The salt shakers can be a benefit or a burden. The salt shakers can be a burden since you can only play one at a time unless you try to sneak them in with another ingredient. The salt shakers can be useful though especially if you would have had to bluff otherwise. In general getting one or two salt shakers is probably a good thing but you don’t want more than two or they will start clogging up your hand.

Luck comes most into play when you get down to your last couple of cards. Generally speaking you need to get lucky that on your last turn you end up getting to play the ingredient that you have in your hand. If this is the case you will automatically win the game. If not you will always get called out by another player since they might as well challenge you since if they don’t they will end up losing anyway. The biggest problem is that it is hard to set it up for the right ingredient to come up for you. You can use a salt shaker to change which ingredient you will get next but another player could just as easily play one as well which will mess up your plan.

I ended up playing the game with three players and while it played fine, I believe Stone Soup is the type of game that is better with more players. I would recommend playing with four or five players. More players is better in my opinion since the cards will be more spread out which means it is harder to determine if someone is bluffing or not. With it being harder to determine if someone is bluffing, it makes it easier to try bluffing which I think will make the game more fun to play. In two and three player games, extra hands are dealt out in order to prevent the players from knowing all of the cards in play but with fewer players the cards tend to get grouped together quite easily and it becomes easier to determine when someone is bluffing.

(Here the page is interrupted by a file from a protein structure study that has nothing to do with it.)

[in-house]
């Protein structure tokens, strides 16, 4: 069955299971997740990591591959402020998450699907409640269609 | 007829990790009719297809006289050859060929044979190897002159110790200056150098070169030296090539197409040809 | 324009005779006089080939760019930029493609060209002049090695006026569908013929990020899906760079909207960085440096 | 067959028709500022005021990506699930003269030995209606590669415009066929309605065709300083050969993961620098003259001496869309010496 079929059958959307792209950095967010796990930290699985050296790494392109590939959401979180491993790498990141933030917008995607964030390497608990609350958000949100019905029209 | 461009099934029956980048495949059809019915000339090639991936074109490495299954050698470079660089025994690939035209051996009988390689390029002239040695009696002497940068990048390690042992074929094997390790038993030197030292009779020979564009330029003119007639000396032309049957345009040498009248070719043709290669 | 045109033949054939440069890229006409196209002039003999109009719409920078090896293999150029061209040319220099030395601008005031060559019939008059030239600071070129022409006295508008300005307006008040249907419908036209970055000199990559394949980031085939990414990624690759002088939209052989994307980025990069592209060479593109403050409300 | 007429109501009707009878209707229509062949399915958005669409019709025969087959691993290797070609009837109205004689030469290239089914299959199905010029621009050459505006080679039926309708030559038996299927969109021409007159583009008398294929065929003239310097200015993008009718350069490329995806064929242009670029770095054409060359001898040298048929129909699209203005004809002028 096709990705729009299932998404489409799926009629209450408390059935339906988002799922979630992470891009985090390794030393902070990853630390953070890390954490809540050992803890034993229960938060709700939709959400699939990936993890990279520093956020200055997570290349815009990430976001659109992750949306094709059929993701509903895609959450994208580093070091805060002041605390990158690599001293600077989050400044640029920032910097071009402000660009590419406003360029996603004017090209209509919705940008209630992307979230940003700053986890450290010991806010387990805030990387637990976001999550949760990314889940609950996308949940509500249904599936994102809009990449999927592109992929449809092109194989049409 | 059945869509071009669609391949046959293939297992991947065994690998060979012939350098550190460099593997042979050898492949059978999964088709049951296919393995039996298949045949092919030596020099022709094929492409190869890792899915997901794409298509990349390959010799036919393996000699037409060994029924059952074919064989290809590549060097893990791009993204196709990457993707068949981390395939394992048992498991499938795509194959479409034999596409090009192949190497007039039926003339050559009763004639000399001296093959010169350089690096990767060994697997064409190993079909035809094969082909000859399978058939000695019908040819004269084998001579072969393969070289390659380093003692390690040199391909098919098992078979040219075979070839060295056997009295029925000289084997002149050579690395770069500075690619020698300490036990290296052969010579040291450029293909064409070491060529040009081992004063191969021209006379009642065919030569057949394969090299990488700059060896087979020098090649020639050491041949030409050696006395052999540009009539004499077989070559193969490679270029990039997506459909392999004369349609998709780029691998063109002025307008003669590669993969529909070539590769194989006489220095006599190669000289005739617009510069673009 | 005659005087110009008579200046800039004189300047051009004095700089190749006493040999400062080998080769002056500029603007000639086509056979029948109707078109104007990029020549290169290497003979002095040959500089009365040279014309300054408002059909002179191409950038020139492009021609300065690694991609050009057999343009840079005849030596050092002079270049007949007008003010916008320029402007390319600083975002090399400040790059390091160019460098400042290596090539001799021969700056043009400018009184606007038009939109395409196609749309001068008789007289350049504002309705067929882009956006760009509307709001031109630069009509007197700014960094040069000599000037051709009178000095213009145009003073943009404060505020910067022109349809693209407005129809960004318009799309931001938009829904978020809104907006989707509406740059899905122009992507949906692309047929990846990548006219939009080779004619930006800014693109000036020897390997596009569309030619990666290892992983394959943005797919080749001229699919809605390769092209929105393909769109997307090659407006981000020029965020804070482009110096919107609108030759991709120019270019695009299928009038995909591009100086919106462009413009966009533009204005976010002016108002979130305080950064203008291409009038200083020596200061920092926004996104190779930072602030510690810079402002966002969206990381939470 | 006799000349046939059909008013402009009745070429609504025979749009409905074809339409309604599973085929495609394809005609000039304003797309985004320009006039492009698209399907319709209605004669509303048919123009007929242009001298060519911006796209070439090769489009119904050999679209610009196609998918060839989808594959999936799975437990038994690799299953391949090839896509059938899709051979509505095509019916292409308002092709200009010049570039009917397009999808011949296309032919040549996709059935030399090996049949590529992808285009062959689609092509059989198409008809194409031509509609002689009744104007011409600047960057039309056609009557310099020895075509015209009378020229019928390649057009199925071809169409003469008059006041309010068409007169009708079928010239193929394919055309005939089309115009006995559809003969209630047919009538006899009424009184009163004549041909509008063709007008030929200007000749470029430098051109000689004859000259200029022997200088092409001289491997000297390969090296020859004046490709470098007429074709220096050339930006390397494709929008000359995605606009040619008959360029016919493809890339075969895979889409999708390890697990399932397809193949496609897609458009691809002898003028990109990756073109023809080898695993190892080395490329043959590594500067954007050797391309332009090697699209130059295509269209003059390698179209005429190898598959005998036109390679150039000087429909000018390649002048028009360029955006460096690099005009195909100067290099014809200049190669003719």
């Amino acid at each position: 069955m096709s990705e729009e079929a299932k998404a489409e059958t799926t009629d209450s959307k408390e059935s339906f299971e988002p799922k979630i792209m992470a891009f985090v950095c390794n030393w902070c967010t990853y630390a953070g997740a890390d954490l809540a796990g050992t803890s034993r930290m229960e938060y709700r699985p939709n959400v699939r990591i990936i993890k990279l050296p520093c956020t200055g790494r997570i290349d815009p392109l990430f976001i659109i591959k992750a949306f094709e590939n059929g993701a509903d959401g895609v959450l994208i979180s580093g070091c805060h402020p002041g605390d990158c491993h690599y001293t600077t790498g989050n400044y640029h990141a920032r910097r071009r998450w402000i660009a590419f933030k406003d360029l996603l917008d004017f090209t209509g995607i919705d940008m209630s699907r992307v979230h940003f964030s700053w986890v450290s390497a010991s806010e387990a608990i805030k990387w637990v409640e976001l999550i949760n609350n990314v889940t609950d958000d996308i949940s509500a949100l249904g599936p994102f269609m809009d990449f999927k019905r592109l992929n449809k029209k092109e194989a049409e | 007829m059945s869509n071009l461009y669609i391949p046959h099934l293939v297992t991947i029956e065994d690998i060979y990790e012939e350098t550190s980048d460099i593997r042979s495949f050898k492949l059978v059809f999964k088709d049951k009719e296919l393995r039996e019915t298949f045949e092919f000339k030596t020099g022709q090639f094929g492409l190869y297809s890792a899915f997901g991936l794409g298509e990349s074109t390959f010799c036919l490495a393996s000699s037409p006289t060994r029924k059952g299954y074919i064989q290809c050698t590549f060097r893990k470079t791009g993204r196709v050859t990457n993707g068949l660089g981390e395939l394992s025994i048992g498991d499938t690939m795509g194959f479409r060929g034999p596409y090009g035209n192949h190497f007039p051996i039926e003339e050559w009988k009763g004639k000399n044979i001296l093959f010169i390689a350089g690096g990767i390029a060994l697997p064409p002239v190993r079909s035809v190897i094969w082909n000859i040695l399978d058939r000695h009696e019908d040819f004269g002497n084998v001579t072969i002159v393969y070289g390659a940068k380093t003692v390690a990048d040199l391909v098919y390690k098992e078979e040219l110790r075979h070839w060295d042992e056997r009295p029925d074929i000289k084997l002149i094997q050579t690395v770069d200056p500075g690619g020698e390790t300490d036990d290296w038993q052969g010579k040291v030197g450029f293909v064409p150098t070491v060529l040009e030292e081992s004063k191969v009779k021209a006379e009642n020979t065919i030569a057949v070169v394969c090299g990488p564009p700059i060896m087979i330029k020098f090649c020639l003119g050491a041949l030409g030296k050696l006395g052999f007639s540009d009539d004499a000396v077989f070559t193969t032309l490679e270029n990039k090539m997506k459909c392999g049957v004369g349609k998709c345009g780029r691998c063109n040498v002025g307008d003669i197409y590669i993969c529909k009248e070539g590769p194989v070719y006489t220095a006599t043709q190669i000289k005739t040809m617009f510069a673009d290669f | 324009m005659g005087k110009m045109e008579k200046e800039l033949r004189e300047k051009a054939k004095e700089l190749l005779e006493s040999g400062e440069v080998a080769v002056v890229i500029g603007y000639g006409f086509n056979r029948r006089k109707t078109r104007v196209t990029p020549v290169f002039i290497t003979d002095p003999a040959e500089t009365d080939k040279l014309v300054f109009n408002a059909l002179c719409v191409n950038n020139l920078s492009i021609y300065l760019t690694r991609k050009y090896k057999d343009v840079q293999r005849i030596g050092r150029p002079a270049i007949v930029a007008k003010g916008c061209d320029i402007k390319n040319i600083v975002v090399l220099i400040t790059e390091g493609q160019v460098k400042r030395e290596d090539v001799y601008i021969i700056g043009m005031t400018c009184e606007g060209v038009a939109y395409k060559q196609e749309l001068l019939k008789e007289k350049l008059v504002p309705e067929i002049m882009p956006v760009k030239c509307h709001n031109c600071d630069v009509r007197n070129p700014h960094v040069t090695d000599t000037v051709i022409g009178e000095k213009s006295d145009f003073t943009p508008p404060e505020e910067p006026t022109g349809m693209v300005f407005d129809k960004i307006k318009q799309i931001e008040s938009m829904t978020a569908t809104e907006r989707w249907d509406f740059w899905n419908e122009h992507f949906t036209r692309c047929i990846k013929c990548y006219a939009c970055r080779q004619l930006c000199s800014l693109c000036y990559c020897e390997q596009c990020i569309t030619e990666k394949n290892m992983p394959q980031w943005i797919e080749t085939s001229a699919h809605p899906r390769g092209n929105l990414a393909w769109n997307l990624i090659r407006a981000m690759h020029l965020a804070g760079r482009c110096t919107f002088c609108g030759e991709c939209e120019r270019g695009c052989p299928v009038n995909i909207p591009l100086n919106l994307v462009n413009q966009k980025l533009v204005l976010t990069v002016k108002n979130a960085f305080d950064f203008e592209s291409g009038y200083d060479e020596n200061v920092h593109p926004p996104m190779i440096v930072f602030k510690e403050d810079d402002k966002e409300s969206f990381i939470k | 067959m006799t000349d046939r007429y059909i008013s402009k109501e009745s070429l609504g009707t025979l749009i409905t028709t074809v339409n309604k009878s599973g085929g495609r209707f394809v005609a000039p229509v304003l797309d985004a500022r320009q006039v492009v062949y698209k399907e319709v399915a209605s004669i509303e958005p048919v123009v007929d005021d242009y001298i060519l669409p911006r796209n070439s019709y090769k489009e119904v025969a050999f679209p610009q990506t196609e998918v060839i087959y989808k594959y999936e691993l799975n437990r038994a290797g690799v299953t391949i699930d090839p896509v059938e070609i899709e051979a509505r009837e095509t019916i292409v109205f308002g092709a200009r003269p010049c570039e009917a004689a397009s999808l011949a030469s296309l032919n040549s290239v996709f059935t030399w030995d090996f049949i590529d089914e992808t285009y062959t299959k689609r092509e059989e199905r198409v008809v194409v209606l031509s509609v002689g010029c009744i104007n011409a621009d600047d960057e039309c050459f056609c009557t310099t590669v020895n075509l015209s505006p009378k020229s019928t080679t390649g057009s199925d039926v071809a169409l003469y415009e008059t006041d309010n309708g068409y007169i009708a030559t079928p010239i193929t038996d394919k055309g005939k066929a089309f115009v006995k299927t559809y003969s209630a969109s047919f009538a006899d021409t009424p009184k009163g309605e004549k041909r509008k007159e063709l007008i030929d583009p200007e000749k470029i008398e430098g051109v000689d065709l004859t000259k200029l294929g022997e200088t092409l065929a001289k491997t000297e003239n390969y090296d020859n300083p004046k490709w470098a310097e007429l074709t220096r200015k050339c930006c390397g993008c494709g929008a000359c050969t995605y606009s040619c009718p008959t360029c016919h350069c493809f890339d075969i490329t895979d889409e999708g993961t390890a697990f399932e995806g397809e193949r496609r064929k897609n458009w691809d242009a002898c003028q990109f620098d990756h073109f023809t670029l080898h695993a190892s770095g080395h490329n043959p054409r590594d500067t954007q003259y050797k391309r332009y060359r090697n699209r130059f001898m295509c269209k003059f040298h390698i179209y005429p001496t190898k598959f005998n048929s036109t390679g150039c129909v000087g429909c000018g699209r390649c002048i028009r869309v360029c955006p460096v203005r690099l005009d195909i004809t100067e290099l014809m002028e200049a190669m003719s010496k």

Finally the components in Stone Soup are what you generally would expect from a card game. The cards are typical cardstock. The artwork is not phenomenal but it does a good job making the cards easy to read and understand. The game also includes a recipe on Sally Sampson’s Stoneless Stone Soup. Unfortunately not having tried the soup I can’t comment on its’ quality. The only significant complaint I had with the components was the reference cards. The reference cards are nice to keep track of which ingredient comes next but for some reason they don’t mention how many of each type of ingredient are in the deck. This would have been helpful since otherwise you need to keep looking at the rules to see how many of each type of ingredient there are in the game.

Final Verdict

Stone Soup is a pretty typical family card game. The game is easy to learn and play. I was surprised that the game was actually pretty enjoyable for adults. The game is far from original and there are better bluffing games on the market but I had fun playing Stone Soup. Stone Soup would work great as a bluffing game for families with younger children or adults who don’t play a lot of games. Parents who don’t like the lying mechanic of the game though may want to avoid the game.

If you are an avid board game player you can probably find a better bluffing game than Stone Soup. If you are looking for a more introductory bluffing game though, I don’t think you could go wrong with Stone Soup.